Here we go again...Depressingly, the article mentions that a scientist (evidently not the person who 'collected them) "studied the two century-old specimens, housed at the American Museum of Natural History in New York, and compared them to the new specimens ........ (my emphasis). Not feathers or blood, but specimens.
So, lets get this right, someone finds a species long thought to be extinct and not seen since 1900 and promptly collects a couple (or more?). I've no idea what proportion of the surviving population that might represent, but suspect neither do the scientists. I'm not wholly against the 'collection' of birds for science, but in the days of DNA surely taking a couple of feathers would have sufficed given the species' undoubted rarity? I'm just hoping that my assumptions are wrong here, but I fear some attitudes to wildlife research are still marooned somewhere in the 19th century,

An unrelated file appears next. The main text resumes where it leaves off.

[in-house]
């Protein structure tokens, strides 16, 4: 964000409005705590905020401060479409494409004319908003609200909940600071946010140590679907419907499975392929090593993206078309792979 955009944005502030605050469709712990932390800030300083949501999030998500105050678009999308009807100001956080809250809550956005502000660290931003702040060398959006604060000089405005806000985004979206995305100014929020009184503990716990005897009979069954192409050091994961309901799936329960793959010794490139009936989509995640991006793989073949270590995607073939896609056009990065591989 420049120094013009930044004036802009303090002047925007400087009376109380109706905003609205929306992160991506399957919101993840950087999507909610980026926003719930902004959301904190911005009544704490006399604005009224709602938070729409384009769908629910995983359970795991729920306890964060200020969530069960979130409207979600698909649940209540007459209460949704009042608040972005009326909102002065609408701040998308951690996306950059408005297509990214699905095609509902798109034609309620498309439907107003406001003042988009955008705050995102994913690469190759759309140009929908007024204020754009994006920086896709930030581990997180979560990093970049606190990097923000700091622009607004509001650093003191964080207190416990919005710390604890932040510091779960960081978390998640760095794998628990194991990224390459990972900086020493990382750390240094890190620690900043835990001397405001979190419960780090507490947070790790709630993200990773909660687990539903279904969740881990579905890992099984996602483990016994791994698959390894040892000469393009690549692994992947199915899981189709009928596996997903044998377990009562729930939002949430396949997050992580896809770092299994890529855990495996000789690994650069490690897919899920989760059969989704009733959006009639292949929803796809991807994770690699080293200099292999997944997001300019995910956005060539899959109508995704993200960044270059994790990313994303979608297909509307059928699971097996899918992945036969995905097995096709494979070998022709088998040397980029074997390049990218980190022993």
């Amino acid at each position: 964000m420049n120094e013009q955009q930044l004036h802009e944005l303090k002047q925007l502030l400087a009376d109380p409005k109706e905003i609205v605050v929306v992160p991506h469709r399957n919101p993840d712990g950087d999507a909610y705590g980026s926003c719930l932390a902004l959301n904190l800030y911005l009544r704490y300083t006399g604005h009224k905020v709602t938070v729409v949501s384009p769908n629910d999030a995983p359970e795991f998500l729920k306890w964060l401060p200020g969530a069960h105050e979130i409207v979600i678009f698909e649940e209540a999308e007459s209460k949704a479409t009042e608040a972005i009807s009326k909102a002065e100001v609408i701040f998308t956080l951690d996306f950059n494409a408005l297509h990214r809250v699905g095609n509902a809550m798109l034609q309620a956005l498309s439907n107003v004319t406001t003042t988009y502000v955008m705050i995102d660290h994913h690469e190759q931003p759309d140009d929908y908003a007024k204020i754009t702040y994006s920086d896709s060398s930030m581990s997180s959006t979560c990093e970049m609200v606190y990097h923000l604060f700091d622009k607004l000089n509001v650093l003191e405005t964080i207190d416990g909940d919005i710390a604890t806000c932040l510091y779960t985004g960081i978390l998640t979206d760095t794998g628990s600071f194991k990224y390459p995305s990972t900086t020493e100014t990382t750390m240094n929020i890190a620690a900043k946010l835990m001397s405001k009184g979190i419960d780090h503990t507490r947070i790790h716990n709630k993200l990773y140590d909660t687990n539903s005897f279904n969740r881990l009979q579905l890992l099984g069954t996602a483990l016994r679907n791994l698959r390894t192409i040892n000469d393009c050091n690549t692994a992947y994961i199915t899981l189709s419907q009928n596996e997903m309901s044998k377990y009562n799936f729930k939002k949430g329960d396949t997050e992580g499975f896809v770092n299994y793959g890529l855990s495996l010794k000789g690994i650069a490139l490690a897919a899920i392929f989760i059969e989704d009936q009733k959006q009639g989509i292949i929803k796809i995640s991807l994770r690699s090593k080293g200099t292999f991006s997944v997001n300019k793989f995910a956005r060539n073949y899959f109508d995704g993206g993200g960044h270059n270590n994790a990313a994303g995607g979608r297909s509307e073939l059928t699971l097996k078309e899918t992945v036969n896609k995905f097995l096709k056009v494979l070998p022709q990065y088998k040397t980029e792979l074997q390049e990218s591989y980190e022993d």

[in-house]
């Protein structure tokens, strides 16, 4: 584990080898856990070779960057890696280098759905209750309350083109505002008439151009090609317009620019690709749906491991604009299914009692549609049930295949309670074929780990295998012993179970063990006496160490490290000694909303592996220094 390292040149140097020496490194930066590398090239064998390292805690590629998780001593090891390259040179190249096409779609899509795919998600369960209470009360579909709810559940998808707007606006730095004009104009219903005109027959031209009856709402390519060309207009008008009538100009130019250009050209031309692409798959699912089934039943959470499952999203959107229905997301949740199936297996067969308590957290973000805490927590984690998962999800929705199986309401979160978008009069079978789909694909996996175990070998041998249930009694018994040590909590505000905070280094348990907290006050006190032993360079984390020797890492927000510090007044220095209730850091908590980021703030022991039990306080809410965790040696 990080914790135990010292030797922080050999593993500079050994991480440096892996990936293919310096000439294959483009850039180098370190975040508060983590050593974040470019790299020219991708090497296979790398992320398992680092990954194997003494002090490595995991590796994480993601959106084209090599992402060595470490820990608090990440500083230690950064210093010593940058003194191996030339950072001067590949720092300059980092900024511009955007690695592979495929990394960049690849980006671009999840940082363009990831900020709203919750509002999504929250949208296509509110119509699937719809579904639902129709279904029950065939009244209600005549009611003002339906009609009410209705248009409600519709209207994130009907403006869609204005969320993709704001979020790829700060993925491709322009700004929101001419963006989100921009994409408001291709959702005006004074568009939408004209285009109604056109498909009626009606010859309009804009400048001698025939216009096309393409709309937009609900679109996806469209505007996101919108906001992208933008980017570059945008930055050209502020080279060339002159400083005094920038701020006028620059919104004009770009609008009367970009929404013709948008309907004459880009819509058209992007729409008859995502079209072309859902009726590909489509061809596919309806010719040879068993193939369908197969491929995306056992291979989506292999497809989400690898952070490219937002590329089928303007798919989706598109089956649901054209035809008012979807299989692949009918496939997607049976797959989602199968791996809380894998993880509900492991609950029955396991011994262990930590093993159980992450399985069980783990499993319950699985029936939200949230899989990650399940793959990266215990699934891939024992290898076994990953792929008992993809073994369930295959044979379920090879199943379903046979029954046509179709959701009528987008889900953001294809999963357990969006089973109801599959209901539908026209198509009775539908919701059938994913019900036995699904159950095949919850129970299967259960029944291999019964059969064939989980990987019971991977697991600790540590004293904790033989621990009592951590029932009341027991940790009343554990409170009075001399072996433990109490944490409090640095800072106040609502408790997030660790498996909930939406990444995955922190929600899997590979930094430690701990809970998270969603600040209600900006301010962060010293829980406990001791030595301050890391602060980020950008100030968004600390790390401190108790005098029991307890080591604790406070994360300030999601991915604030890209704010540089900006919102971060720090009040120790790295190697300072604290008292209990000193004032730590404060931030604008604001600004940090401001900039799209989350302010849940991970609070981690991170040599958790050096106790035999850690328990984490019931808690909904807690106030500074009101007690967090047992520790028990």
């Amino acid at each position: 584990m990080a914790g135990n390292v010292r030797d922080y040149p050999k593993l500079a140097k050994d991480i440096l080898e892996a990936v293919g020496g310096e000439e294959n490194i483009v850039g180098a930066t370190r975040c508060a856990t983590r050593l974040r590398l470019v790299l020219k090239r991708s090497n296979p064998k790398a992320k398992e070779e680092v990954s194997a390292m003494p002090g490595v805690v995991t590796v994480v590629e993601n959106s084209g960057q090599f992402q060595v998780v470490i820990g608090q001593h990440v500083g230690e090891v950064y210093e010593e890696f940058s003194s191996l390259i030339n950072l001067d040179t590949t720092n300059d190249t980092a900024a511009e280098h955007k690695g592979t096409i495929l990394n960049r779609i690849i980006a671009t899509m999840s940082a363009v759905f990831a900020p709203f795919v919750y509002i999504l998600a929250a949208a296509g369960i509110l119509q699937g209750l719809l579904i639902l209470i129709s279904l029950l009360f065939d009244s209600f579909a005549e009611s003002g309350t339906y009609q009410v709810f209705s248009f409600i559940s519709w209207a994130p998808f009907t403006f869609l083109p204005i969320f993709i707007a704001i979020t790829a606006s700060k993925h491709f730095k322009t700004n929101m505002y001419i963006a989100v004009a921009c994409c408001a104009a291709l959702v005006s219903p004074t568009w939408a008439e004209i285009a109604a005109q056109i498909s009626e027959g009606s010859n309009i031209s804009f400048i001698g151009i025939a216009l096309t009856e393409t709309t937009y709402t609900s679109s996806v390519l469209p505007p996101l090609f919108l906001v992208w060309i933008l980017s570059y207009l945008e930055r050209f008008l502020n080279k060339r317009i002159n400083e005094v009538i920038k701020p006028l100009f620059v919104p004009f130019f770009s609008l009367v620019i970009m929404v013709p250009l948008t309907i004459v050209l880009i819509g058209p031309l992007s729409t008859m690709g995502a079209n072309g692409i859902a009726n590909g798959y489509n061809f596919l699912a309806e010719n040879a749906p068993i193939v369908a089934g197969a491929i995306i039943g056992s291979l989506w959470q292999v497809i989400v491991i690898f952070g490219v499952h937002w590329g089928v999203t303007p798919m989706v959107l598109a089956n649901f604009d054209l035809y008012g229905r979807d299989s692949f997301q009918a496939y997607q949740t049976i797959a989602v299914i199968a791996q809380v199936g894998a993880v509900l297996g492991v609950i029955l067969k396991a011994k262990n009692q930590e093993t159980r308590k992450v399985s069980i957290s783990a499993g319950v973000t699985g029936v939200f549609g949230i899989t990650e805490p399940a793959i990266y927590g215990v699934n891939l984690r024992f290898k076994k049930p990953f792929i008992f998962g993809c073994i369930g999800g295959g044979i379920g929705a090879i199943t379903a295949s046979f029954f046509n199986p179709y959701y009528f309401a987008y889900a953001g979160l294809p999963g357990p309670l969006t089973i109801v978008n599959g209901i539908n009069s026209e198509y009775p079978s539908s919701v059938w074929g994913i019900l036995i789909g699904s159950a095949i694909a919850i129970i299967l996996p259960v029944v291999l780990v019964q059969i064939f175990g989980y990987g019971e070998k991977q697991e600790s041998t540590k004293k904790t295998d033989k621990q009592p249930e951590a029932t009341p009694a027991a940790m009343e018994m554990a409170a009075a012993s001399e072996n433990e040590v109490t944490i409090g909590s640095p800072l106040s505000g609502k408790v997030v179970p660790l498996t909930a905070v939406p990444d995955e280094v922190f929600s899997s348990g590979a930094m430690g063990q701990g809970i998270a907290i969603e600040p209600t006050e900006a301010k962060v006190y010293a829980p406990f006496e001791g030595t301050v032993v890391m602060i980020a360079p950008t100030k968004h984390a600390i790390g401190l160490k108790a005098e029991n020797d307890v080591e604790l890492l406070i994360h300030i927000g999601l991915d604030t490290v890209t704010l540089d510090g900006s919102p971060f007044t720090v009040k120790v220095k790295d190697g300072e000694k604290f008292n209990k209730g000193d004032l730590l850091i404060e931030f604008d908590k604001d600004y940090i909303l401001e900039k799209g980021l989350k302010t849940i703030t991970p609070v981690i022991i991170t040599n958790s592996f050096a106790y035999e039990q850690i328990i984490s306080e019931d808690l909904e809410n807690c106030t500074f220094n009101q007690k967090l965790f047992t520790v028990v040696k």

if the removal of two specimens is enough to doom your population (of over 200), than you are doomed anyway.